By 4pm yesterday afternoon the pavement outside an unassuming Birmingham property had become a meeting point for the curious and the confused.
Groups of teenage boys and residents had stationed themselves outside of the house in St Margarets Road, Ward End, as they listened to news of the arrest of two of their neighbours.
Hours earlier it had been raided by the police, followed by a lengthy search under the Terrorism Act by police officers and forensic scientists.
The spectators refused to move from their spot - worried they might miss any new developments, answering questions from neighbours and motorists, who stopped to query the police presence.
Occasionally, the search team would exit the house, carrying items wrapped in police evidence bags, only to re-enter moments later leaving their audience to dream up conspiracy theories.
But many who knew the occupants reacted with disbelief as they discussed the recent news of the airport terror alert and the arrests.
One neighbour, Adiel Majid, who attended Washwood Heath School with one of the occupants, claimed that the family had been misunderstood. He said he believed there had been a case of mistaken identity although police last night refused to confirm who had actually been arrested.
"I did not really know them that well but went to school with them. They had their heads down at school," he said.
"Their father runs a cake business and they are going to take over their father's business. I cannot see the sons sending money to fund terrorism. Even the bad people in this area are not that bad.
"They are very religious as both their mother and father are religious. They have got beards and I think this was probably the reason for them to be suspected.
"I think the mother was arrested for no reason because I do not think she has got anything to do with it.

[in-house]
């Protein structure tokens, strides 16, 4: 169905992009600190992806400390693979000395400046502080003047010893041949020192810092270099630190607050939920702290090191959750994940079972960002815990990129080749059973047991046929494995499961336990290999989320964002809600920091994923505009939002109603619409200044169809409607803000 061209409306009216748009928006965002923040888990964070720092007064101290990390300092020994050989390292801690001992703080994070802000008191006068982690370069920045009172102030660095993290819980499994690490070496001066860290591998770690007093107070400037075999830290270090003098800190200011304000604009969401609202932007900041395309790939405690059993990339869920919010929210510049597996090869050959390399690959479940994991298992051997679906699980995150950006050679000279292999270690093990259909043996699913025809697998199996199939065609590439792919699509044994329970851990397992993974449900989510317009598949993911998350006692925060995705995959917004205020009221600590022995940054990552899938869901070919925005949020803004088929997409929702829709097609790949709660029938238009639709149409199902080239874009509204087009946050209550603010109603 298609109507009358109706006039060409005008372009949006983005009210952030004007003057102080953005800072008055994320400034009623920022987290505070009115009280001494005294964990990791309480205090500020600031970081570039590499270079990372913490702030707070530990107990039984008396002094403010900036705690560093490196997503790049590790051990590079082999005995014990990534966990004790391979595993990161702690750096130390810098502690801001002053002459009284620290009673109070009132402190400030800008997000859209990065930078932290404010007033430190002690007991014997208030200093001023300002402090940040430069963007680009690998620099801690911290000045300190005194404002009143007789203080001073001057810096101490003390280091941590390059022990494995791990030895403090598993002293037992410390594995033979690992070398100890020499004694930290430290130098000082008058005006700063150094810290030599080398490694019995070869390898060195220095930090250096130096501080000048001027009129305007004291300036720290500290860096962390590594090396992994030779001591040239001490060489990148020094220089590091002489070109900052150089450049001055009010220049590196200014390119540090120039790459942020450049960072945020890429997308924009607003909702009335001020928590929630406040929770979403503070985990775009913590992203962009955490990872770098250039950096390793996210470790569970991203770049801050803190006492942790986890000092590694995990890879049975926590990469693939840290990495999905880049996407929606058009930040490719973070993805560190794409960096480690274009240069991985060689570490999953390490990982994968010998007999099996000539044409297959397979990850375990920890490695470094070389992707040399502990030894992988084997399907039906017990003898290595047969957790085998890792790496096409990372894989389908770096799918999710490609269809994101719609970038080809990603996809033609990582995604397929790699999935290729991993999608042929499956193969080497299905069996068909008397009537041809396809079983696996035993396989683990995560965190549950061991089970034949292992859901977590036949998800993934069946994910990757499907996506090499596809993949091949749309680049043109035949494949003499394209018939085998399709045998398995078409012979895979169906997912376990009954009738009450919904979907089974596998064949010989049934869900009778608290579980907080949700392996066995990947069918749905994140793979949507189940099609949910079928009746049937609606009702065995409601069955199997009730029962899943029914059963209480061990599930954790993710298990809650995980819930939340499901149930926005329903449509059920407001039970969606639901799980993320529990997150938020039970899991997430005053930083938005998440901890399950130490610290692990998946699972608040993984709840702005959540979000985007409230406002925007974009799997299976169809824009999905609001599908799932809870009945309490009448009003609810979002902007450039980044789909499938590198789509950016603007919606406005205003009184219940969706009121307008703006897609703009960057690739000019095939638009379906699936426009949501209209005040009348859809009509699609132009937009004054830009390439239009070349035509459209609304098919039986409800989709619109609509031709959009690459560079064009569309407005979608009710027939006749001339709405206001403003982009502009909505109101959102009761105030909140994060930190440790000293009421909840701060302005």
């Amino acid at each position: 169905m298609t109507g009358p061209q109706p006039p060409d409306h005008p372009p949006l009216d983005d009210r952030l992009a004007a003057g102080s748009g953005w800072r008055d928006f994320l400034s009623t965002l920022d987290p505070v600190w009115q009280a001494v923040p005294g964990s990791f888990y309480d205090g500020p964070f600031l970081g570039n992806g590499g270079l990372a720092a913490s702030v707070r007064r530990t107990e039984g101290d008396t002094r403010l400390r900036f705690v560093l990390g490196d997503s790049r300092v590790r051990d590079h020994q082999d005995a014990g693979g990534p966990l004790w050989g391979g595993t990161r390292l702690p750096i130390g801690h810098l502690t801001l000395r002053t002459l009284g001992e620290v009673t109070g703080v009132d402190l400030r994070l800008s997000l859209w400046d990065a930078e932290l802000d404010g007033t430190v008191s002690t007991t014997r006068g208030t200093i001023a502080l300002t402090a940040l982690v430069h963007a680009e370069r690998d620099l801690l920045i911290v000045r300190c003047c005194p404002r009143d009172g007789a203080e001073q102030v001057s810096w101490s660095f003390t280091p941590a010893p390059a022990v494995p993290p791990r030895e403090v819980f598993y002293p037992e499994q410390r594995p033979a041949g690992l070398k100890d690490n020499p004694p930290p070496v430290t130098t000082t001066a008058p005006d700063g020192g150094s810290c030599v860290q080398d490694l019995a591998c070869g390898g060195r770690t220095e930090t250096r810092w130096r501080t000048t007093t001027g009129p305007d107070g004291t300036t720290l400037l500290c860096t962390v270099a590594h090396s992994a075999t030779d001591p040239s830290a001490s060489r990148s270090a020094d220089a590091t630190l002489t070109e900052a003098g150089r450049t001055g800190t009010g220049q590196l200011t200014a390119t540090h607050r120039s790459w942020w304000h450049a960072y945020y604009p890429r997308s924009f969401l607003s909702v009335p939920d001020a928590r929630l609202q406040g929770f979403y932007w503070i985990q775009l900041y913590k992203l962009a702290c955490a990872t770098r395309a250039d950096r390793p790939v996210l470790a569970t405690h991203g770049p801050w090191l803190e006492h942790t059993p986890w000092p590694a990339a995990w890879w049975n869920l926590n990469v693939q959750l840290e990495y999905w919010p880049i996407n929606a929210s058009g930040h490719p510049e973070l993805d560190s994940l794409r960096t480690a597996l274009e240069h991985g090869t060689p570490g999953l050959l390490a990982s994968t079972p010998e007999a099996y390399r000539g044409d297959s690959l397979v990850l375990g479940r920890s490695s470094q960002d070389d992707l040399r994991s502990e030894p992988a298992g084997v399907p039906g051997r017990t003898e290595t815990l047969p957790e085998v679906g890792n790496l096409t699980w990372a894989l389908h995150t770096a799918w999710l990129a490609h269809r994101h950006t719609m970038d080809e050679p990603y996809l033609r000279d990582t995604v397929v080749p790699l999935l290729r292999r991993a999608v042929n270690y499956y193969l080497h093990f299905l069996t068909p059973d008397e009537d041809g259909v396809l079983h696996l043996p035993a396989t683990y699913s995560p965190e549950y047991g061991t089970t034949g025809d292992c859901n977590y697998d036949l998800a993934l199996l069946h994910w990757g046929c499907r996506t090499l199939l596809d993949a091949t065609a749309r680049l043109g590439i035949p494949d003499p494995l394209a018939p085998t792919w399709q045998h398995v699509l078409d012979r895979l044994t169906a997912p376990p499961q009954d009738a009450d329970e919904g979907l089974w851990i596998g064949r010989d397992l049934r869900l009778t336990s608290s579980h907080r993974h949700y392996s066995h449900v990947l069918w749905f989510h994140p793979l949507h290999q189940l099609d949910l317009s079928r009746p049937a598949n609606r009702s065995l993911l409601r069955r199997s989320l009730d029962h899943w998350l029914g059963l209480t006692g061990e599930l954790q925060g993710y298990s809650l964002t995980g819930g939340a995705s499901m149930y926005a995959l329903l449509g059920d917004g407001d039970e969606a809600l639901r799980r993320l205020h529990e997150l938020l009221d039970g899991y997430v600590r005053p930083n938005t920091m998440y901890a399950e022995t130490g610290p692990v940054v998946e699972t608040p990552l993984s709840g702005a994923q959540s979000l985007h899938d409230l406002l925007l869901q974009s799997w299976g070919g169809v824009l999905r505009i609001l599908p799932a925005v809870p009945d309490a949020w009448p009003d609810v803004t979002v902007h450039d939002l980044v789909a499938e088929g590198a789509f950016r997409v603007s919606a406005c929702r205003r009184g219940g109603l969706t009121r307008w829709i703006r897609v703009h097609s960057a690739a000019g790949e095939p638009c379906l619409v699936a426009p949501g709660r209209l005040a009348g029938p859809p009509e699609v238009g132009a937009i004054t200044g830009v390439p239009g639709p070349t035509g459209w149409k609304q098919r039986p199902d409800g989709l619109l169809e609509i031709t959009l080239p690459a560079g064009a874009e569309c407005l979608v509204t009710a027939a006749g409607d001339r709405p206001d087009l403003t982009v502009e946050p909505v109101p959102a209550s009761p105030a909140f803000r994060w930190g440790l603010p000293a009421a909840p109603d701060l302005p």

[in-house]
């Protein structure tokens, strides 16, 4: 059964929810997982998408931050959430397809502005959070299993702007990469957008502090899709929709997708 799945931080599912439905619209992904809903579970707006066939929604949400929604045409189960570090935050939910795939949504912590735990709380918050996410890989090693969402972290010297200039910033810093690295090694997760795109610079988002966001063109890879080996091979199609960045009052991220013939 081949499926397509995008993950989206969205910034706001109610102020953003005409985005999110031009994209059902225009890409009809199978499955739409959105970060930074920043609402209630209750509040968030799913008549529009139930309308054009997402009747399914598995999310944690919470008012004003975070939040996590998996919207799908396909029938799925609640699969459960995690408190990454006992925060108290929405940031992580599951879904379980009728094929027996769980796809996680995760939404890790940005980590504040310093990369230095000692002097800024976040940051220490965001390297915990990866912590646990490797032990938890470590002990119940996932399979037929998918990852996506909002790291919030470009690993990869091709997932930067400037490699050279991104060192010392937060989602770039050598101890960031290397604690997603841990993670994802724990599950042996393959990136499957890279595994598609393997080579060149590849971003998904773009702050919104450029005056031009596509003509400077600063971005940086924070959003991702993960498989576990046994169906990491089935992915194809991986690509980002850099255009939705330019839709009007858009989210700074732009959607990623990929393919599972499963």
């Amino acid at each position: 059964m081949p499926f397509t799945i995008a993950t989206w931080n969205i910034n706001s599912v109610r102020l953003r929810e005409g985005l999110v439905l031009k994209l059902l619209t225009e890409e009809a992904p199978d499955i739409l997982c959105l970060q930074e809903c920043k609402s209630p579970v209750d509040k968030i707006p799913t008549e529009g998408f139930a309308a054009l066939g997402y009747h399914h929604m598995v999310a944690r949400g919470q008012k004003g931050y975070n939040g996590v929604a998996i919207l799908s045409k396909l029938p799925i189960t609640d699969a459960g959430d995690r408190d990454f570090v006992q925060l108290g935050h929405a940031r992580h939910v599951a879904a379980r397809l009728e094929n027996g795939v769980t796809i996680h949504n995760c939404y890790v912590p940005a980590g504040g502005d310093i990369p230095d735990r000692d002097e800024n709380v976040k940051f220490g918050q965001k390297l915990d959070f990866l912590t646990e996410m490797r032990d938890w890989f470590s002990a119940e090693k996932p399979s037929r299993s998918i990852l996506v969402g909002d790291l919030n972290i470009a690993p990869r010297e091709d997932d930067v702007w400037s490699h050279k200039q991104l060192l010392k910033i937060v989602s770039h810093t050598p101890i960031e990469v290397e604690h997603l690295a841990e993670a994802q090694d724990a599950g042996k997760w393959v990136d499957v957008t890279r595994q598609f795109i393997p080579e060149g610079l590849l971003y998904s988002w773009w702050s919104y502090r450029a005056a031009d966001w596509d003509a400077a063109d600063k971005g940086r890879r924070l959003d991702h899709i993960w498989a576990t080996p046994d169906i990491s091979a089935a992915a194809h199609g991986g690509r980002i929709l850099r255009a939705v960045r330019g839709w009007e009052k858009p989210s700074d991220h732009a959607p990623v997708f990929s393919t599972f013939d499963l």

"The community is angry about that as it could be anyone's mother or mine."
Mr Majid claimed that it was not the first time the house had been visited by the police.
He said: "They have raided here three to four times before and someone said they had been watched for about two weeks."
Their next-door neighbour, 85-year-old June Lethbridge, said the first she knew of the raids was when she woke up and saw the police vans out-side her house at 8am.
The pensioner said a family had lived next door for 12 years but she did not know how many were residents and how many were visitors.
She said: "They've always been very pleasant. As far as I know, most of the family are in Pakistan for a wedding at the moment. I haven't seen them come back. I hope everything gets cleared up."
Ms Lethbridge pointed out a purpose-built structure in the back garden where she said lessons were held for children.
She said a dozen or so youngsters attended classes, held in English, in the out-house.
Ikram Ulhaq, whose 12-year-old daughter received lessons in basic Islam from a woman who lived at the address, described the residents as "peaceful people".
"I don't know what happened there, all I know is they are peaceful, religious people," he said.
"They were teaching Koran and all that to the young kids, how they read the Koran, how they pray five times a day.
"I'm shocked, I'm definitely sure they've got the wrong people."